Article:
BMW X5 review - how does it compare to the Porsche Cayenne? - Ride and Handling

BMW’s original SUV is still its best, still handling like a big 5-series. It’s just a shame it means so much less today…

Evo rating
Price
from £57,495
  • Exceptional drivetrains, build quality and refinement. M50d stonking, yet more sensible than most fast SUVs
  • Overall handling is capable, but benign. Anything but subtle, but then an X5 never really was

Ride and Handling 

The first X5 really was the first high-riding SUV with any semblance of saloon car-like handling, but as the market has expanded, the X5 now instead merely errs on the side of sporty. It must be said – the new X5 is just too big to be a giggle on twisty roads; refined, sophisticated and capable, yes. But fun? Not so much.

Once you climb a ladder and peer beyond the X5’s mass, you’ll find a steering set-up that is entirely free of any tangible feel, but it’s accurate and relatively confidence inspiring. Available as an option on all models is a rear-wheel-steering system, also known as Active Integral Steering in BMW speak. It does seem to have a positive effect on the car’s agility. You find yourself applying less lock than you imagine necessary. I would hesitate to go as far as calling it agile, but more agile than expected seems to be a fair assessment.

Subscribe to evo magazine

Subscribe today to our exclusive new offer and SAVE 39% on the shop price, get evo for its original cover price of £3.00 an issue, plus get a FREE gift worth £20!

Start throwing the car around and its air-suspension system doesn’t fall over itself either, although all of the cars we drove on test were fitted with adaptive dampers. All models ride well, especially considering the enormous wheels on offer, but go to 21- or 22-inch wheels and there is a brittle edge to the ride quality, owing to the lack of sidewall holding all that weight up off the tarmac.

Be greedy with the power and the BMW’s slight rear-bias becomes more apparent, with a tenacious front end that will hold on to the tarmac longer than the rear seems willing, although it never quite achieves the transparent body control that keeps the Porsche Cayenne on a large SUV pedestal, nor is it anything close to throttle adjustable. I liken it to seeing a hippopotamus run at full speed towards one of its foes: powerful and controlled, but only just. In reality, the X5 drives 75 per cent as well as a 5-series saloon, it’s just a shame that means so much less than it did 20 years ago.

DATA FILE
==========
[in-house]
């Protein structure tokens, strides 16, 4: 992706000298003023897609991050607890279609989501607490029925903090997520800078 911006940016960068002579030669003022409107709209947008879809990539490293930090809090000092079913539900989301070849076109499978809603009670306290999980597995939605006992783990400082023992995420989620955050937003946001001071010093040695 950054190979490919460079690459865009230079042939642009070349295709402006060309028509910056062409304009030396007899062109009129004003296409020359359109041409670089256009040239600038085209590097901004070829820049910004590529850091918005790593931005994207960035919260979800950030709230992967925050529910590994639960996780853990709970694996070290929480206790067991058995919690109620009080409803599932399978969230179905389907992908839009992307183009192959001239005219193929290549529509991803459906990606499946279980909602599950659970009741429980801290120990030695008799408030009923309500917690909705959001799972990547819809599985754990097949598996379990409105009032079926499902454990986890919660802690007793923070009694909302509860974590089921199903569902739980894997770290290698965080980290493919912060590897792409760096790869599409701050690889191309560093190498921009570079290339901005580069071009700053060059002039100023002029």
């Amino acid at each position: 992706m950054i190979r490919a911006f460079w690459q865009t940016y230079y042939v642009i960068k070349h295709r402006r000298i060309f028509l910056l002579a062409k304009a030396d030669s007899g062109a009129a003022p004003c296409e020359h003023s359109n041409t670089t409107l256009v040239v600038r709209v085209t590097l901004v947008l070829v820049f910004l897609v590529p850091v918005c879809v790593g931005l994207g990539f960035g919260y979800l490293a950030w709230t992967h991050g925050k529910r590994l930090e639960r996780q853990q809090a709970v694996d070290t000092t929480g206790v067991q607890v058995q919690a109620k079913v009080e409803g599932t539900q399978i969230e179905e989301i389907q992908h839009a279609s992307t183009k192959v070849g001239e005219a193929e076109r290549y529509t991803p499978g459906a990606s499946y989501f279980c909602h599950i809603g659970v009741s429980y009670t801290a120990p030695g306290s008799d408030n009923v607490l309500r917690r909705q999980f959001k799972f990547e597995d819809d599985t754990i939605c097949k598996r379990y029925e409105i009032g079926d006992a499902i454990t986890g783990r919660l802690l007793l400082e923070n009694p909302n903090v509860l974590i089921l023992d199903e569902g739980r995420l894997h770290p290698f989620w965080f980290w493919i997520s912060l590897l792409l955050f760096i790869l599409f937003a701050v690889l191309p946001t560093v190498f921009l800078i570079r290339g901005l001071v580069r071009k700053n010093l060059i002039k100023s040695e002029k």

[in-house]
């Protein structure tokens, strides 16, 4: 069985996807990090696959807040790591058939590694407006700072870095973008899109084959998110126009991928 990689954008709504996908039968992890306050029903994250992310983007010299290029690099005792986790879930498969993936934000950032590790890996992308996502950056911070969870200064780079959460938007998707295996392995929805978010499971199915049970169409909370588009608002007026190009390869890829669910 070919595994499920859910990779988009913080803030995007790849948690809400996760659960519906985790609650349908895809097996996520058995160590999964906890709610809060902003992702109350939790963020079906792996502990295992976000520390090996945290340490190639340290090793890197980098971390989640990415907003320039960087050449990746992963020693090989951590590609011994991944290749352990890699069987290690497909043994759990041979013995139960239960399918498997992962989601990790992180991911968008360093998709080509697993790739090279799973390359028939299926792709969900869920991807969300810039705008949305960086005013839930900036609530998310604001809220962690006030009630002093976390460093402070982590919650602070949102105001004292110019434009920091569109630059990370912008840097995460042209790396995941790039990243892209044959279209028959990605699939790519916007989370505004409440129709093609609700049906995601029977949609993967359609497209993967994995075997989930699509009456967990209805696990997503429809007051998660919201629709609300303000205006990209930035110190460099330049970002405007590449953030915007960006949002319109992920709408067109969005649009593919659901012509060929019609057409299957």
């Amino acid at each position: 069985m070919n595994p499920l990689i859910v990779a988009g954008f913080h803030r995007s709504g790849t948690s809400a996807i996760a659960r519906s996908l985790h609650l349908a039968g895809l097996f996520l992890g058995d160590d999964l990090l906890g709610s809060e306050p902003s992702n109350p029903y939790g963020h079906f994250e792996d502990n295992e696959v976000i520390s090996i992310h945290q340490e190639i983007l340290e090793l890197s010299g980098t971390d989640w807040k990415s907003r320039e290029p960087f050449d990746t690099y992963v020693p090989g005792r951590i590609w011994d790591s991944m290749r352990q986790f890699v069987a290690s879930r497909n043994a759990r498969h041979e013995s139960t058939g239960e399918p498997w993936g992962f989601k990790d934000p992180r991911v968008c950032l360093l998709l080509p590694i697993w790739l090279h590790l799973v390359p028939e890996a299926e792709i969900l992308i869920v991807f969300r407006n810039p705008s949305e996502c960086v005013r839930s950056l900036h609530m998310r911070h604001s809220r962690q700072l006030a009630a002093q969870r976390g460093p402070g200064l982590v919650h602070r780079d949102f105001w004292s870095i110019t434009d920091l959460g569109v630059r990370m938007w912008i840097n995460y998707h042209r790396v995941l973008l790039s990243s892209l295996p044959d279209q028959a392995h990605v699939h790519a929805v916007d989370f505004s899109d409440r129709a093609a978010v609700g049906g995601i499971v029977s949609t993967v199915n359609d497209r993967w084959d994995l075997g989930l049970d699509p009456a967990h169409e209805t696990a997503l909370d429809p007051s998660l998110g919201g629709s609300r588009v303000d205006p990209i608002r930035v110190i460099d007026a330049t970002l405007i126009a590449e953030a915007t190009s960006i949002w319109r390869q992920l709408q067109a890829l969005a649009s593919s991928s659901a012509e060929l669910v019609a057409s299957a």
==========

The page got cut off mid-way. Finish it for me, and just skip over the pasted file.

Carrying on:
Advertisement
Advertisement - Article continues below
Advertisement
Advertisement

Most Popular

Visit/saloons/202277/bmw-m5-competition-v-mercedes-amg-e63-s-600bhp-supersaloons-go-head-to-head
Saloons

BMW M5 Competition v Mercedes-AMG E63 S - 600bhp supersaloons go head-to-head 

The BMW M5 Competition and Mercedes-AMG E63 S both boast more than 600bhp, 0-62 times in the threes, and massive road presence. Which begs the questio…
22 Feb 2020
Visit/used-cars/19675/used-car-deals-of-the-week
used cars

Best used cars for sale this week

We’ve delved into the classifieds and chosen our favourite cars for sale this week
21 Feb 2020
Visit/peugeot/22305/2020-peugeot-508-pse-teased-peugeot-sports-next-chapter-is-coming
Peugeot

2020 Peugeot 508 PSE teased – Peugeot Sport’s next chapter is coming

Peugeot’s first Peugeot Sport Engineering model is coming with a range-topping hybrid powertrain
24 Feb 2020
Visit/hyundai/i30-n-hatchback/201775/hyundai-i30-n-versus-hyundai-i30-tcr
Hyundai i30 N hatchback

Hyundai i30 N versus Hyundai i30 TCR

Can Dickie Meaden beat Steve Sutcliffe in a straight(ish) race? We sent them to the Circuit Nuvolari with a pair of Hyundai i30 Ns to find out.
20 Sep 2019